Governor Hutchinson signs new 'Religious Freedom' bill into law
A compromise religious freedom bill received a veto-proof majority in the House Thursday with the bill being signed into law.
The House voted 76-17, with two present on Senate Bill 975, sponsored by Sen. Jeremy Hutchinson, R-Little Rock. After passing the Senate on Wednesday, the bill was approved Thursday morning in the House Judiciary Committee, setting the stage for the debate in the House this afternoon.
According to the bill, which is modeled after the federal Religious Freedom Restoration Act, the government must show a compelling interest before a person’s religious beliefs can be infringed.
“A government shall not substantially burden a person’s exercise of religion even if the burden results from a rule of general applicability, except that a government may substantially burden a person’s exercise of religion only if it demonstrates that application of the burden to the person is in furtherance of a compelling governmental interest; and the least restrictive means of furthering that compelling governmental interest,” the bill noted. “A person whose religious exercise has been burdened in violation of this section may assert that violation as a claim or defense in a judicial proceeding and obtain appropriate relief against a government.”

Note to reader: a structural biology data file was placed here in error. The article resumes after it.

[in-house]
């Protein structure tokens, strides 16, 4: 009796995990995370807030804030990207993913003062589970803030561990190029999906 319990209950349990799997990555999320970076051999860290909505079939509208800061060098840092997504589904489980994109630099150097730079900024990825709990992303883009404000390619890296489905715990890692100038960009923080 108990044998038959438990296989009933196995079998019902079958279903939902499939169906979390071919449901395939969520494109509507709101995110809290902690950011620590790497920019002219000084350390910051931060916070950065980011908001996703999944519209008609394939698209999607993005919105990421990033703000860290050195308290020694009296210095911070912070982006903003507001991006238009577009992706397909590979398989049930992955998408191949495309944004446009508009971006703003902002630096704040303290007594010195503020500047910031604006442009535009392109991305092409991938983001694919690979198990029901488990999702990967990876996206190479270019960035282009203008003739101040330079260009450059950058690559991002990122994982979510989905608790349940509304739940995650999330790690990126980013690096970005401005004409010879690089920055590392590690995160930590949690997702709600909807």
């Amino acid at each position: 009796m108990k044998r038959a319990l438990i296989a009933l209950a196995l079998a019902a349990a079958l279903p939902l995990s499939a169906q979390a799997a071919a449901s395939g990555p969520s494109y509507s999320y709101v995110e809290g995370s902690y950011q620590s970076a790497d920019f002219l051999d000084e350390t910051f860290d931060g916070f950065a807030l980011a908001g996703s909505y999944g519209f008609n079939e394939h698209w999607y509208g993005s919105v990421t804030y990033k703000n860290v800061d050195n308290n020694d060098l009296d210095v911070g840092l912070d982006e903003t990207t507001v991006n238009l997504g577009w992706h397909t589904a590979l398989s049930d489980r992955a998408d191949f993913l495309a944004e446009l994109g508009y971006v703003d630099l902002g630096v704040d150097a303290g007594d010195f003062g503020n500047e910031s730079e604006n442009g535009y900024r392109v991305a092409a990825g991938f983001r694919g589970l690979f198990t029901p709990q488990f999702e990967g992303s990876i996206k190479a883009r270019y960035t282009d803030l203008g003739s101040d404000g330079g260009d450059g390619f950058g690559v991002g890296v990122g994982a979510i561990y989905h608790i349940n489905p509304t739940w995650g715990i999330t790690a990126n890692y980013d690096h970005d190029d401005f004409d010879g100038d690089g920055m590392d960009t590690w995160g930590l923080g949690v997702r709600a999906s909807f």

Rep. Bob Ballinger, R-Hindsville, who co-sponsored the bill in the House, said the bill was an Arkansas version of the federal law. The federal law was passed in 1993 by Congress and signed into law by former President Bill Clinton.
Earlier in the day, Ballinger said the bill received strong support at the time in Congress and has been expanded to other states.
Views on the bill were mixed during the House debate.
Rep. Camille Bennett, D-Lonoke, said she was appreciative of the work done by lawmakers since the announcement Wednesday by Gov. Asa Hutchinson.
Hutchinson asked legislators to either recall or address the bill, making it more closely aligned with the federal law.
However, Rep. Josh Miller, R-Heber Springs, said he thought the bill was the wrong approach. Miller said “the decision on this should be made on the second floor (referring to the Governor’s office.)”
Hutchinson signed SB 975 into law.
With its passage and the governor signing it into law, the fate of HB 1228 was all that remained. HB 1228, the original RFRA measure that stirred the controversy and created the national media attention in Arkansas late last week and all this week.
The House went back into session after the bill signing and voted to recall the measure, where it will not be acted upon and will languish.
House members finished their additional calendar business hours after the Senate completed its work, thus bringing the session to adjournment for 30 days.
Legislators will recess for a month and return to sine die, or officially end the session, on May 8.
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